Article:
Even More All-Time Highs
Most of the major domestic equity benchmarks closed higher last week and moved further into record territory. The broad market S&P 500 recorded a seventh consecutive weekly gain, its best stretch in nearly three years. The tech-heavy Nasdaq performed best, helped by a surge in Microsoft, Amazon, Alphabet (Google’s parent company), and Intel at the open of trading on Friday following the release of better-than-expected earnings reports the previous evening. The small-cap Russell 2000 lagged and recorded a small loss for the week. Tech stocks led the week’s gains, while health care shares fared poorly.
Last week brought the heaviest flow of third-quarter earnings reports, with 180 of the S&P 500’s constituents reporting results. The pace of important reports picked up in particular on Tuesday, when strong results from Caterpillar, 3M, General Motors, and Corning provided a boost to the industrials sector and the overall market. The health care sector lagged as investors were disappointed in sales trends for some major drug-makers. Drug stocks also suffered later in the week from President Trump’s speech on efforts to address the opioid crisis and his vow to crack down on “bad actors” in the industry. News that Amazon had filed for drug distribution licenses in several states also weighed on health care service providers.
The week’s economic data were generally favorable. On Wednesday, the government reported that durable goods orders had risen by a healthy 2.2 percent in September, while new home sales in the month were much stronger than expected. Friday brought news that the economy had grown at an annualized rate of 3.0 percent in the third quarter, in line with the previous quarter’s 3.1 percent and evidence of resilience in the face of hurricanes in August and September. The last time the economy had two consecutive quarters of 3 percent growth was in 2014. The government said it could not say exactly how much hurricanes Harvey and Irma sliced from growth in the quarter. Because Puerto Rico is not a state, hurricane Maria does not factor in the government’s GDP calculations.
Rebuilding activity in the wake of the hurricanes should help growth remain relatively strong in the fourth quarter, outstripping the roughly 2 percent pace of expansion over the past few years. The University of Michigan reported consumer sentiment in October was the strongest it has seen in 13 years. The strong data may have weighed on overall sentiment by suggesting that the Federal Reserve might step up its pace of interest rate increases, but financial stocks benefited as higher interest rates augur well for bank lending margins while interest rate sensitive holdings (e.g., REITs) suffered.
The dollar rose across the board after the House of Representatives passed a budget resolution on Thursday, which was viewed as an encouraging sign for tax cuts. Oil prices were higher but gold was lower.
The positive economic signals had a direct effect on the bond market too, helping push the yield on the benchmark 10-year U.S. Treasury note to its highest level since March on Friday morning. Progress in Congress on GOP efforts to develop tax reform legislation also contributed to rising yields, although reports Friday morning that President Trump was favoring Fed Governor Jerome Powell as the central bank’s next chair seemed to send yields lower at the end of the week. Many view Powell as likely to continue Janet Yellen’s patient approach in raising short-term interest rates.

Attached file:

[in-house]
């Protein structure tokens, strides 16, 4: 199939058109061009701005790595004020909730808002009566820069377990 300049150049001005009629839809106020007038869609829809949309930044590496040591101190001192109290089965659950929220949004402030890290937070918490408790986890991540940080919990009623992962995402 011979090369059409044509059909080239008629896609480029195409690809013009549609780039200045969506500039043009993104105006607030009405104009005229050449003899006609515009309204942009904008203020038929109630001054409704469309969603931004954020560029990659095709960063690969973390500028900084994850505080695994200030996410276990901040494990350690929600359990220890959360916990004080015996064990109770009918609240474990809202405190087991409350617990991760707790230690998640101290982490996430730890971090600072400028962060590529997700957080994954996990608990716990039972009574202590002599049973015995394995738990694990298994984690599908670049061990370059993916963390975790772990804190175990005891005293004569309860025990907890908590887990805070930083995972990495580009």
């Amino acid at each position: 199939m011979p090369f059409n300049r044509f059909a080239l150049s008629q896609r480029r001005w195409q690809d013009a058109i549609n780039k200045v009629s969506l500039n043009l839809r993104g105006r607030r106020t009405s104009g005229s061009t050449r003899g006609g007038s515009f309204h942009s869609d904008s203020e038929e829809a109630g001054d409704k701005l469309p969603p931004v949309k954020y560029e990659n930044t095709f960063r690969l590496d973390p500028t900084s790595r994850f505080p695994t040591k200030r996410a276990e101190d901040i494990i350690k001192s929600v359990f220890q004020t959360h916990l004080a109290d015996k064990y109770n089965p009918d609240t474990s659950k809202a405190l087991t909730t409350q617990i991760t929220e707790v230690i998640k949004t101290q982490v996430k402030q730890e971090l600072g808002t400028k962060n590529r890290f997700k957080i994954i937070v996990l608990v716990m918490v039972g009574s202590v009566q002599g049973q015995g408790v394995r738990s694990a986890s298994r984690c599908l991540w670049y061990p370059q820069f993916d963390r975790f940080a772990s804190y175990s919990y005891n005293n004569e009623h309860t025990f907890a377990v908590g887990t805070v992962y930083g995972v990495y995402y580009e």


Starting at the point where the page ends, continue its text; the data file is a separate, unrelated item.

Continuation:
At the end of trading on Thursday, Bill Gates occupied the top spot in the Bloomberg Billionaires Index, with a net worth of $88 billion. Amazon’s Jeff Bezos was second at $83.5 billion, but a jump in Amazon stock of 13.5 percent on Friday due to huge earnings pushed Bezos ahead, despite a very good day for Microsoft too.
Corporate earnings, central bank moves, and political instability were all key drivers for European stocks last week. The STOXX Europe 600 Index ended the week higher, with tech and consumer shares providing a lift at the end of the week. Germany’s DAX reached a record high following good economic news and a string of positive earnings reports. While the blue chip FTSE 100 ended flat, it was supported by a weaker pound, which boosts the value of many of its listed companies that bring in revenue from outside of the UK.
The European Central Bank (ECB) announced that will halve its bond-buying program to €30 billion from €60 billion a month from January through September 2018, or longer, if necessary, until inflation is revived. The move was widely expected, with the market generally delivering a muted response following the news. The ECB left its guidance on interest rates unchanged, promising to maintain its current rates until well beyond the end of its asset purchases.
The dramatic escalation of a political crisis in Spain hit that country’s benchmark stock index on Friday. Losses on the Ibex 35 reached nearly 2 percent after separatist leaders in the wealthy region of Catalonia voted to establish an independent state. The euro also weakened against the dollar, reflecting fears that the dispute could escalate into another major crisis in Europe. The declaration drew an immediate response in Madrid, where the national Senate voted to seize control of the autonomous region. Spanish stocks and the euro both recovered some lost ground following the response from the central government.
In Asia, most markets rallied. Japanese stocks remained on an upward trajectory, marking seven weeks of gains. Although the string of consecutive daily gains (16 trading days) ended on Wednesday, it was the Nikkei’s longest-ever winning streak and took the benchmark to a 21-year high.